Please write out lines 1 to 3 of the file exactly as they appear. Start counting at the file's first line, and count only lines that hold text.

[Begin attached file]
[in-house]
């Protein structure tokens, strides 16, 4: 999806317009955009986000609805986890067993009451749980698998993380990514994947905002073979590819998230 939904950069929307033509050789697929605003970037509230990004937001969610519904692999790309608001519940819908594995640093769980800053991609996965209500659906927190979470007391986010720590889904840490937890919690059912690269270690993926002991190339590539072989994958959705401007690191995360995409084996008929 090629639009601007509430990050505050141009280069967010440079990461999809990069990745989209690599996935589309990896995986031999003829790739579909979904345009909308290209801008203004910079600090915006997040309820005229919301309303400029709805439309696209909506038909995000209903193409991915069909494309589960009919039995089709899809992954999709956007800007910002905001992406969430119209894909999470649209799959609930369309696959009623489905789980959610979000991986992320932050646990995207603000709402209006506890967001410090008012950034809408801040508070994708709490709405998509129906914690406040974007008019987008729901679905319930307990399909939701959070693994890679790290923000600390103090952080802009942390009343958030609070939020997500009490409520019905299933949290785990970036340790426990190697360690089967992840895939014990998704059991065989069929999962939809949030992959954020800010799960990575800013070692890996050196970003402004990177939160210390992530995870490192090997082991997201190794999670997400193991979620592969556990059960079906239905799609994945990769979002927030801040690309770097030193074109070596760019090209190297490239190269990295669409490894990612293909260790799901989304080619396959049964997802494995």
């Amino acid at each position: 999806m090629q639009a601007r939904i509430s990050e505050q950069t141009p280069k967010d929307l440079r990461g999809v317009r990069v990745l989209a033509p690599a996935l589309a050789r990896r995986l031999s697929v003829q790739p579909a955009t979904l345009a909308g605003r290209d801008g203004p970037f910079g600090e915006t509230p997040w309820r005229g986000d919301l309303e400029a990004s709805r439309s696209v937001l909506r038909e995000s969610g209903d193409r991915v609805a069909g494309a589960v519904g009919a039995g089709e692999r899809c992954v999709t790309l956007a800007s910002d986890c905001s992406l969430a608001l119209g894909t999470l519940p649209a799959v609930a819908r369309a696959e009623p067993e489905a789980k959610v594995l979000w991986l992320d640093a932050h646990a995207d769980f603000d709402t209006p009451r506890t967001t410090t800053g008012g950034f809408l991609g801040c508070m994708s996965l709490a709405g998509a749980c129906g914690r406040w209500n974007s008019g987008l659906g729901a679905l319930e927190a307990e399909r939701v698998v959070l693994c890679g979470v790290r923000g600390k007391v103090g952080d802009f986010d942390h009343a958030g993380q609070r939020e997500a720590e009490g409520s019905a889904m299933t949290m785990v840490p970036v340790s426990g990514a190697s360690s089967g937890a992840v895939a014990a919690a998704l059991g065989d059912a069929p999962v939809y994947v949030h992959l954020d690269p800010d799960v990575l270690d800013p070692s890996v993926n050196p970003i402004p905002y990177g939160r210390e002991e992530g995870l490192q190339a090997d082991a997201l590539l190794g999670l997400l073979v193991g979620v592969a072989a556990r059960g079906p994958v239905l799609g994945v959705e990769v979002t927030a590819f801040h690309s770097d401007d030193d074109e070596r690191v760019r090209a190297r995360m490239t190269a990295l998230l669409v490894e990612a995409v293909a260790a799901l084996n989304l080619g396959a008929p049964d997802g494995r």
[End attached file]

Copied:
[in-house]
């Protein structure tokens, strides 16, 4: 999806317009955009986000609805986890067993009451749980698998993380990514994947905002073979590819998230 939904950069929307033509050789697929605003970037509230990004937001969610519904692999790309608001519940819908594995640093769980800053991609996965209500659906927190979470007391986010720590889904840490937890919690059912690269270690993926002991190339590539072989994958959705401007690191995360995409084996008929 090629639009601007509430990050505050141009280069967010440079990461999809990069990745989209690599996935589309990896995986031999003829790739579909979904345009909308290209801008203004910079600090915006997040309820005229919301309303400029709805439309696209909506038909995000209903193409991915069909494309589960009919039995089709899809992954999709956007800007910002905001992406969430119209894909999470649209799959609930369309696959009623489905789980959610979000991986992320932050646990995207603000709402209006506890967001410090008012950034809408801040508070994708709490709405998509129906914690406040974007008019987008729901679905319930307990399909939701959070693994890679790290923000600390103090952080802009942390009343958030609070939020997500009490409520019905299933949290785990970036340790426990190697360690089967992840895939014990998704059991065989069929999962939809949030992959954020800010799960990575800013070692890996050196970003402004990177939160210390992530995870490192090997082991997201190794999670997400193991979620592969556990059960079906239905799609994945990769979002927030801040690309770097030193074109070596760019090209190297490239190269990295669409490894990612293909260790799901989304080619396959049964997802494995």
């Amino acid at each position: 999806m090629q639009a601007r939904i509430s990050e505050q950069t141009p280069k967010d929307l440079r990461g999809v317009r990069v990745l989209a033509p690599a996935l589309a050789r990896r995986l031999s697929v003829q790739p579909a955009t979904l345009a909308g605003r290209d801008g203004p970037f910079g600090e915006t509230p997040w309820r005229g986000d919301l309303e400029a990004s709805r439309s696209v937001l909506r038909e995000s969610g209903d193409r991915v609805a069909g494309a589960v519904g009919a039995g089709e692999r899809c992954v999709t790309l956007a800007s910002d986890c905001s992406l969430a608001l119209g894909t999470l519940p649209a799959v609930a819908r369309a696959e009623p067993e489905a789980k959610v594995l979000w991986l992320d640093a932050h646990a995207d769980f603000d709402t209006p009451r506890t967001t410090t800053g008012g950034f809408l991609g801040c508070m994708s996965l709490a709405g998509a749980c129906g914690r406040w209500n974007s008019g987008l659906g729901a679905l319930e927190a307990e399909r939701v698998v959070l693994c890679g979470v790290r923000g600390k007391v103090g952080d802009f986010d942390h009343a958030g993380q609070r939020e997500a720590e009490g409520s019905a889904m299933t949290m785990v840490p970036v340790s426990g990514a190697s360690s089967g937890a992840v895939a014990a919690a998704l059991g065989d059912a069929p999962v939809y994947v949030h992959l954020d690269p800010d799960v990575l270690d800013p070692s890996v993926n050196p970003i402004p905002y990177g939160r210390e002991e992530g995870l490192q190339a090997d082991a997201l590539l190794g999670l997400l073979v193991g979620v592969a072989a556990r059960g079906p994958v239905l799609g994945v959705e990769v979002t927030a590819f801040h690309s770097d401007d030193d074109e070596r690191v760019r090209a190297r995360m490239t190269a990295l998230l669409v490894e990612a995409v293909a260790a799901l084996n989304l080619g396959a008929p049964d997802g494995r």